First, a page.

They've been a local favorite for more than a decade, but the Dropkick Murphy's mixture of punk and Irish music has grown way beyond their Boston roots. Their reworking of the old Red Sox anthem "Tessie" served as a soundtrack to the team's 2004 World Series win, and their song "Shipping Up to Boston" became an anthem in Martin Scorsese's "The Departed."


CORNISH: The latest album from the band is called "Signed and Sealed in Blood." The cover art includes a rose on a shield and has already inspired their fans to get it as a tattoo. We asked cofounder and lead singer Ken Casey to tell us about his own body art and how it inspired this song, "Rose Tattoo."


DROPKICK MURPHYS: (Singing) The pictures tell the story. This life has many shades. I'd wake up every morning and before I'd start each day I'd take a drag from last night's cigarette that smoldered in its tray. Down a little something and then be on my way.

KEN CASEY: As a songwriter, I was talking about my life, you know, in a different way that kind of tell you my story in four minutes. And, you know, I happen to have a lot of tattoos on my body throughout the years from - since the age of 15, which is highly illegal. I probably shouldn't be saying that but...


CASEY: ...but, you know, I guess throughout life - trials, tribulations, dates, times, places, things that are important to you, family, you know, people who have passed away - I guess the tattoos on my body kind of document my life and what I've been through and things that have been important to me. And, you know, they're all a part of the story.


MURPHYS: (Singing) Some may be from showing up others are from growing up. Sometimes I was so messed up and didn't have a clue. I ain't winning no one over. I wear it just for you. I've got your name written here in a rose tattoo, in a rose tattoo, in a rose tattoo. I've got your name written here in a rose tattoo.

CORNISH: What's significant about the rose?

CASEY: Well, in particular, they're kind of - what I say in the song, this one means the most to me. And it's a tattoo on my arm that's a memorial to my grandfather. My father died when I was really, really young. And my grandfather kind of stepped in and raised me and taught me most things that make me who I am today. And, you know, he was a big kind of union guy in Boston. And, I don't know, it's in a visible place for me. And I look down, and I see it a lot. And, you know, he was such an inspiring man that it inspires me. And oftentimes, I just catch it out of the corner of my eye and literally changes my mood when I think of him and what a strong individual he was.


MURPHYS: (Singing) This one means the most to me, stays here for eternity, a ship that always stays the course, an anchor for my every choice. A rose that shines down from above, I signed and sealed these words in blood. I heard them once sung in a song. It played again, and we sang along.

CORNISH: In watching the video for this song, it's clear that the fans also have gotten involved quite literally in terms of getting tattoos.

CASEY: Yeah. We're blessed to have the most dedicated fan base in the world. And over the years, we've seen probably 1,000-plus people with Dropkick Murphys-related tattoos. And when we looked at the finished artwork that we had created for this - long before the record, you know, was even done or the artwork was finished - we said this is something that a lot of fans are going to get tattooed. So we put it out on the website to show the new artwork. And within five days, we had had, you know, over 100 tattoo submissions, which really shows the ultimate dedication, because, you know, the people hadn't even heard the album, and they're getting a tattoo of the album artwork.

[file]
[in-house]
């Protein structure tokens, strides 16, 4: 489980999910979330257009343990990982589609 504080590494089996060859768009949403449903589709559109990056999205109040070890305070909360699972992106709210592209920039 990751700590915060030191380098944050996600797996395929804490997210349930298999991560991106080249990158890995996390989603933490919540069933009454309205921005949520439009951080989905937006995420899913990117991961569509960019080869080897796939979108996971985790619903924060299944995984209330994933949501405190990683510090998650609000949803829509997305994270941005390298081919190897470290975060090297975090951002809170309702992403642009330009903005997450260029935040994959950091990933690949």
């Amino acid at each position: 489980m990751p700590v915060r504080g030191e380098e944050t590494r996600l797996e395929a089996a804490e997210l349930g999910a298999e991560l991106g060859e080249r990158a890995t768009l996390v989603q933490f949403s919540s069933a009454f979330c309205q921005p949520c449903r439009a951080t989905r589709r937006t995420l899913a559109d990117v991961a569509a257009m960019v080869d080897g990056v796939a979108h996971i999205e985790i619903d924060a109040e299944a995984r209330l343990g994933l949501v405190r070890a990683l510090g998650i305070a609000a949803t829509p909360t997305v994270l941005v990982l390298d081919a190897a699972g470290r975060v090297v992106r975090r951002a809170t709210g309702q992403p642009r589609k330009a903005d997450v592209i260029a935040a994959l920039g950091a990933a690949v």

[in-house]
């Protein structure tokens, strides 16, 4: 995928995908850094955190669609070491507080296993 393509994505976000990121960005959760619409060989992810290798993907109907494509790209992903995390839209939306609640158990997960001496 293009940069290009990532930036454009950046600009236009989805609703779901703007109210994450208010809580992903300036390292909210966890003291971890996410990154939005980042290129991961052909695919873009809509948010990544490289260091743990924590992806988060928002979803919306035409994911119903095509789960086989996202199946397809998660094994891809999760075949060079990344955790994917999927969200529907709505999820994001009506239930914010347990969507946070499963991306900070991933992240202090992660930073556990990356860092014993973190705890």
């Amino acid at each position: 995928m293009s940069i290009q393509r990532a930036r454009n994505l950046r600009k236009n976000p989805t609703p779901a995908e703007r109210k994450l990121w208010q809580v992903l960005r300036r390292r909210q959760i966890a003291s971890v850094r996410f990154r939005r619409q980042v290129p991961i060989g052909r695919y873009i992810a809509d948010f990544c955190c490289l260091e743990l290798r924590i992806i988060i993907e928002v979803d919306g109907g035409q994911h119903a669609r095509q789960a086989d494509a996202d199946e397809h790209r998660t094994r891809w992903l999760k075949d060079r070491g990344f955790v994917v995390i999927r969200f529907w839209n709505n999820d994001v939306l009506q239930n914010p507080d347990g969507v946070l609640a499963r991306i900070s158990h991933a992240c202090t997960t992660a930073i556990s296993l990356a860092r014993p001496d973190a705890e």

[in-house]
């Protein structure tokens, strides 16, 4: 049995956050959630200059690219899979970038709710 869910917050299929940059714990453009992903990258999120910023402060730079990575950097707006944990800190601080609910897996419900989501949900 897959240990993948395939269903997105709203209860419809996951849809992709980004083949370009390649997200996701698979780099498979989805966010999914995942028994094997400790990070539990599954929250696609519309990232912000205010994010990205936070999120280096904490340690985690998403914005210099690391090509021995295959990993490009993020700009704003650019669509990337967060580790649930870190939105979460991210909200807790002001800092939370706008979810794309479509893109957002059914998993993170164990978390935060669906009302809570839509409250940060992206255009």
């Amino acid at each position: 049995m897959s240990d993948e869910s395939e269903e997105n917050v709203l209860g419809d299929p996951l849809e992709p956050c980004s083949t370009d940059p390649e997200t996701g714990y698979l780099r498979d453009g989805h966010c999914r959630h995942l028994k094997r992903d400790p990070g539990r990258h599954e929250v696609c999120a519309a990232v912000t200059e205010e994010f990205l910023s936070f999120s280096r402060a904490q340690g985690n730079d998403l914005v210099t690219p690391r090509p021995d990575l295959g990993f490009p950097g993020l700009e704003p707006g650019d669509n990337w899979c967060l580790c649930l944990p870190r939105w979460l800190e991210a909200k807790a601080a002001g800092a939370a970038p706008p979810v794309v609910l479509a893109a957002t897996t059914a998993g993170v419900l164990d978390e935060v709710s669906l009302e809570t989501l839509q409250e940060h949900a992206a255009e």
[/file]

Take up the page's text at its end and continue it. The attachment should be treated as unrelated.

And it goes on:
So I think that shows that our fans can trust us to deliver what, you know, they expect it to be and not like throw a disco album at them after 16 years or something, you know?


CORNISH: It seems as though in the end, your band has become almost completely synonymous with Boston, specifically its Irish-American culture. And where do you see your place in all this? Do you think you're kind of marking something or the soundtrack to something?

CASEY: No. Definitely not. That would make us seem like we take ourselves way too seriously. But I do think the nature of what has inspired us as songwriters is, you know, traditional Irish music being one, especially in the lyrical front, you know, and the way traditional music tells a story that's potentially there to be passed down for generations.

And when you're writing songs about those that have come before you, family members, you're documenting history of your surroundings and your city and your friends and those that have passed, you know, long after you're gone, you know, there might be a CD kicking around in someone's attic that tells a story of both something or someone that was important to us.

And, you know, that is history. You know, it might not be huge. It not might be in the textbooks in school, but, you know, you're creating something that's probably going to outlive us, you know, that's important to us.

CORNISH: Well, Ken Casey, thank you so much for speaking with us and telling us the story behind the song.

CASEY: Oh, thanks for your help. And it was a pleasure talking to you.


CORNISH: You're listening to ALL THINGS CONSIDERED from NPR News.

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